How to Care for a Crepe Myrtle Tree
Date June 18, 2022
If you’re looking for a beautiful and low-maintenance tree to add to your landscape, look no further than the Crepe Myrtle! These trees are incredibly popular in Texas since they are best suited for warmer climates and are relatively low maintenance. Their stunning blooms in shades of pink, purple, white, red, and a mix of these colors make them a landscaping staple. In this blog post, we will provide tree care instructions so that you can keep your Crepe Myrtle healthy and happy year-round.
What is a Crepe Myrtle Tree?
The Crepe Myrtle is a group of tree and shrub species in the Lagerstroemia genus. While cultivated worldwide, they are best suited in warm tropical or subtropical climates where they can thrive and show off their immense beauty. All varieties of Crepe Myrtles share stunning frilly, crinkled, or rippled blooms and a peeling bark that adds textural contrast to their stems and trunks.
Crepe Myrtle Tree Care Instructions
Crepe Myrtles are relatively easy to care for, but there are some specific things you need to do to encourage blooming and maintain proper tree health.
Crepe Myrtle Tree Sunlight Requirements
Crepe Myrtle trees require full sun for at least 6 hours daily to thrive. While they can survive with less sunlight, their blooms may not be as bountiful and vibrant.
Best Soil for Crepe Myrtle Trees
Crepe Myrtles do well in most soil types, but slight or moderately acidic soil (5.0-6.5 pH) is best. Soil with good drainage will also set up your Crepe Myrtle tree for success and prevent the risk of root rot.
Crepe Myrtle Watering Needs
Some varieties of Crepe Myrtle trees are drought-tolerant, but most need liberal watering, especially during the first year after planting. Water your plant each week, thoroughly soaking the soil to ensure the root system is hydrated. In general, mature Crepe Myrtle trees do best with at least one inch of water per week. You can also add mulch around the base to help the soil retain moisture.
For more vibrant flowers and healthy growth, slow-release fertilizers high in Nitrogen are best. Too much fertilizer can cause an abundant growth of leaves rather than blooms.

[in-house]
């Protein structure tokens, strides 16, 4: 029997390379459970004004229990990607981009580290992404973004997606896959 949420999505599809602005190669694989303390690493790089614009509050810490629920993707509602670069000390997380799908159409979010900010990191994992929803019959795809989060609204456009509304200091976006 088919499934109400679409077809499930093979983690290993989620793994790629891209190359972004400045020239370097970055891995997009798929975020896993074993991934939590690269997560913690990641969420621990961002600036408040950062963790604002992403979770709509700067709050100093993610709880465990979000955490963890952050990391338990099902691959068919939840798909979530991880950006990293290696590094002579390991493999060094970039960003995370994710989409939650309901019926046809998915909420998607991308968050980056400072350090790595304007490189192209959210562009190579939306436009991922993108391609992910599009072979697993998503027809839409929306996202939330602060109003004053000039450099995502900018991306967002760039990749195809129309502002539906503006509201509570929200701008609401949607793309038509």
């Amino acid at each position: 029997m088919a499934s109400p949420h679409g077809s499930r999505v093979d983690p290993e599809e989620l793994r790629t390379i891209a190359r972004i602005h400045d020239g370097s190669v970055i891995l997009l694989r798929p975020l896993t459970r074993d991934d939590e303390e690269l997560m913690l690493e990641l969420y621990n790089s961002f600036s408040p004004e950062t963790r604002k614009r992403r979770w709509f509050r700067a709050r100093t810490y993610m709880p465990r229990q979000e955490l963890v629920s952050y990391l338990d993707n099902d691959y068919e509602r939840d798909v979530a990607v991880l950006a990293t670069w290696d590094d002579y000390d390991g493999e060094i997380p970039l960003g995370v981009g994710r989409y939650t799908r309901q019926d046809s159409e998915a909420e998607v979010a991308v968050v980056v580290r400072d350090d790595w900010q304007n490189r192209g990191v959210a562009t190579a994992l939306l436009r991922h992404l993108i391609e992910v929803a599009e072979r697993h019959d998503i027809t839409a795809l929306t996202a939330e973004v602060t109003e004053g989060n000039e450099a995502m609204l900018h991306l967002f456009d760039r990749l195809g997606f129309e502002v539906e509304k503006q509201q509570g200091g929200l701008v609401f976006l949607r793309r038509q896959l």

Fungus, Pests, and Disease
Early detection and treatment for fungus, pests, and diseases are critical for maintaining all types of tree health. Crepe Myrtles are especially susceptible to powdery mildew, sooty mold, bark scale, Crepe Myrtle aphids, and Japanese beetles. Treatment with general fungicides can help reduce the risk of infection, and using a garden hose to spray a strong stream of water can diminish the aphid population.
To learn more about the different types of Crepe Myrtle diseases, check out “Powdery Mildew: The White Coating on Your Crepe Myrtle and What to Do About It” and “What is Crepe Myrtle Bark Scale?”
Pruning Crepe Myrtle Trees
It is important to prune your Crepe Myrtle trees to look their best and stay healthy. Pruning should occur during the winter months since this is when they are dormant. They just need a simple cleanup, including removing dead or diseased branches and branches growing toward the tree’s center or crossing another branch. Pruning your Crepe Myrtle tree allows more air and sunlight to reach the inner branches, making for a healthier tree. You can also trim the tree to your desired shape during this time.
Pruning is a complex task and can be dangerous. Contact an ISA Certified Arborist for professional tree trimming and pruning services.
While Crepe Myrtle trees are resilient and relatively low maintenance, it is important to follow these tree care instructions for the best blooms and a healthy tree. With the right amount of sun, water, and fertilizer, your Crepe Myrtle will thrive and provide you with beautiful blooms for many years to come!
If you have questions about Crepe Myrtle trees or need tree care services, contact TreeNewal for the best experience. Our ISA Certified Arborists can help you choose, plant, and maintain your Crepe Myrtle trees for a gorgeous and healthy landscape.
To learn more about How to Care for a Crepe Myrtle Tree, call our Argyle and Southlake-based teams
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